Report addresses commercial sexual exploitation 

On Monday, Oct. 29th, the Human Services Department presented its Strategic Framework on Commercial Sexual Exploitation at City Hall. Speakers included Mayor McGinn, Councilmember Burgess, representatives of the Seattle-King County Exploitation Response Network and the Washington Advisory Committee on Trafficking, survivor and founder of Rare Coin Ministries - Sheila Houston, and City Attorney Pete Holmes. Nearly 100 people attended. The report will be available soon online on HSD's Web site

Enroll early for kindergarten 2013-2014
The Human Services Department (HSD) in its coordinating role for the Seattle Early Education Collaborative (SEEC), is promoting early enrollment for kindergarten 2013-2014. Seattle Public Schools, SEEC, and preschools funded by HSD have partnered to provide culturally responsive support for families enrolling their children into kindergarten. Child care, dinner, interpreters, resources, technical assistance, and translation of materials, will be provided at seven enrollment nights at various school locations beginning on November 1st and running through January 15th, 2013. Please see this flier for more information for dates and locations of enrollment nights.

Youth learn about college life

SYEP at college Last month, 25 youth participants of the Seattle Youth Employment Program (SYEP) toured Western Washington University and Northwest Indian College (pictured at right) in Bellingham.  


At both locations, youth received a tour of the campus and met with the admissions staff to learn more about college life, the admissions process and preparation for college.

Conversation with community on public benefits


Connections partner cafe
From left: Jennie Dershowitz, U.W. School of Nursing; Terrel Dorsey, Unleash the Brilliance; Ella Byrne, Ultra-Teen Choice


Human Services Department staff hosted a "conversation café" for community partners involved in Washington Connection, the state's Web portal to public benefits. Held at the former Horace Mann School, on October 18th, the meeting focused on making connections. Twenty six participants from 19 organizations, including ethnic and grassroots community groups, learned about each other's work and exchanged resources.


Questions for future conversations emerged such as how to access resources and reach out to various communities. The next cafés are on November 15th and January 17th.

2-1-1 now has a smart phone app

 The Washington Information Network 211 now has the WIN211 app for both androids and IPhones. With on click of a button you can be connected to the resources you need with no extra web browsing, searching or typing. The WIN211app is available in multiple languages based on the phone language selection. Go now and download your WIN211app at Google play or iTunes.

Data shows income disparities in King County

GraphRecently released data shows income disparities persist in King County according to Communities Count. Despite this post-recession "leveling effect," income differences by race and ethnicity increased in the first decade of the 21st century. Since 1999, median income has gone up ...
* 6% for Blacks.
* 17% for Hispanics.
* 25% for Whites.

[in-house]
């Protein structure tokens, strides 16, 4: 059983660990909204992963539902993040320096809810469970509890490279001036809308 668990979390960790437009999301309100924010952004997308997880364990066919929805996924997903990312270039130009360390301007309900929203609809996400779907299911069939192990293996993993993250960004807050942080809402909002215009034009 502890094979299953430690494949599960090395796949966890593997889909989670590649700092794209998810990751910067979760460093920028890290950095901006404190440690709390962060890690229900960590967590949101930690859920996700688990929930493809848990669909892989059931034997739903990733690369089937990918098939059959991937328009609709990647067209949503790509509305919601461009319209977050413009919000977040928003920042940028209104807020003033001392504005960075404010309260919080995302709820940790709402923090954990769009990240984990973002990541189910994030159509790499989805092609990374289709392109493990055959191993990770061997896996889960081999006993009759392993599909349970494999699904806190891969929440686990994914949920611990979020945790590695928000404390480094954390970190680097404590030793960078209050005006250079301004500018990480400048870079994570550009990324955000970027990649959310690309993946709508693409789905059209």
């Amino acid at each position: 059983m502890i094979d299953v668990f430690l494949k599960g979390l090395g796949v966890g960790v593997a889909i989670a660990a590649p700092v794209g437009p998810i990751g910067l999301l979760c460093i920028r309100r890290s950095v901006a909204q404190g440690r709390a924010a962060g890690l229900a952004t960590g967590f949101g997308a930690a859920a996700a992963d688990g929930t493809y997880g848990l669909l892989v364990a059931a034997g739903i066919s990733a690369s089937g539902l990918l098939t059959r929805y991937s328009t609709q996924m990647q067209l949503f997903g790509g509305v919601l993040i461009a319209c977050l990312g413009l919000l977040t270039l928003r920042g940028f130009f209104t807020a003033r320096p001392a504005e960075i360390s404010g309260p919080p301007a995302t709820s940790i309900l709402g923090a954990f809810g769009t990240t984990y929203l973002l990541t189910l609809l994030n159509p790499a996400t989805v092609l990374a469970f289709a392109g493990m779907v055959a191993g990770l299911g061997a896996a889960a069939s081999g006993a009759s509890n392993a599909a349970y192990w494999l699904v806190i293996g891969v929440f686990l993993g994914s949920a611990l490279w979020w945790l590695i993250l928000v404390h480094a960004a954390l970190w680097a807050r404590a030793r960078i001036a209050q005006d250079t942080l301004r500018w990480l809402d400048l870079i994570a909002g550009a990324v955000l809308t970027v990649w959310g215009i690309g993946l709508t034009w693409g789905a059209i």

* 47% for Asians.   

For more information, please see this Web link.  

Scarves needed for Warm for Winter Project

yarnThe Interfaith Network has organized the 2012 Warm for Winter Project to keep the chill away and brighten a homeless individual's day by knitting or crocheting hats and scarves.


The Interfaith Network is a Seattle-based nonprofit dedicated to building relationships among local faith groups and sponsoring joint activities and programs. For more information please visit this Web site.

Mayor McGinn will speak at Coffee Hour on Nov. 15th

Mayor MdGinn Join the Mayor's Office for Senior Citizens for a conversation with Seattle Mayor Mike McGinn. The Senior Coffee Hour will be held on Thursday, November 15th, from 10:15 to 11 a.m. at the

Downtown Seattle Public Library
1000 4th Avenue, Level 4, Conference Room 1
Seattle, WA 98104   

Free information session on federal reimbursement for disaster activities

When a disaster hits what losses and activities can be reimbursed if a federal disaster declaration is made? On Wednesday, November 28th from 10:00 a.m. to noon at the American Red Cross (1900 - 25th Avenue S, Seattle) learn answers to these questions at a free information session for governmental and non-governmental agencies that provide human services or agencies that may offer emergency shelter, food, child care or other assistance in a disaster. Often, opportunities to recoup costs are lost or extra costs are incurred because agencies are not familiar before a disaster with what may or may not qualify for federal reimbursement. Alysha Kaplan, an expert with the State of Washington on the federal disaster declaration reimbursements, will provide information about federal disaster public assistance. For more information, please contact Jill Watson, Emergency Management Planner, Seattle Human Services Department, at 206-684-7788 or

Want to volunteer at food banks & meal programs?

Many local nonprofits are in need of donations and volunteers during the holiday season and throughout the year. Please consult this list of Seattle organizations that could use your help.

HSD on Facebook, Twitter!

FacebookYes, even the human services world has entered the realm of social media. Many service providers are on Facebook and Twitter, and so is the Seattle Human Services Department. It is another way to stay connected and hear about the latest news and information about funding opportunities and other need-to-know. Please visit us on Facebook and "like" our page. Follow us on Twitter @SeattleHSD 

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Life Lines is published monthly by the City of Seattle's Human Service Department. Our mission is to connect people with resources and solutions during times of need so we can all live, learn, work and take part in strong, healthy communities. For more timely or breaking news, visit our blog, Human Interests, or visit our Web site. If you have questions, please e-mail David Takami or call 206-684-0253.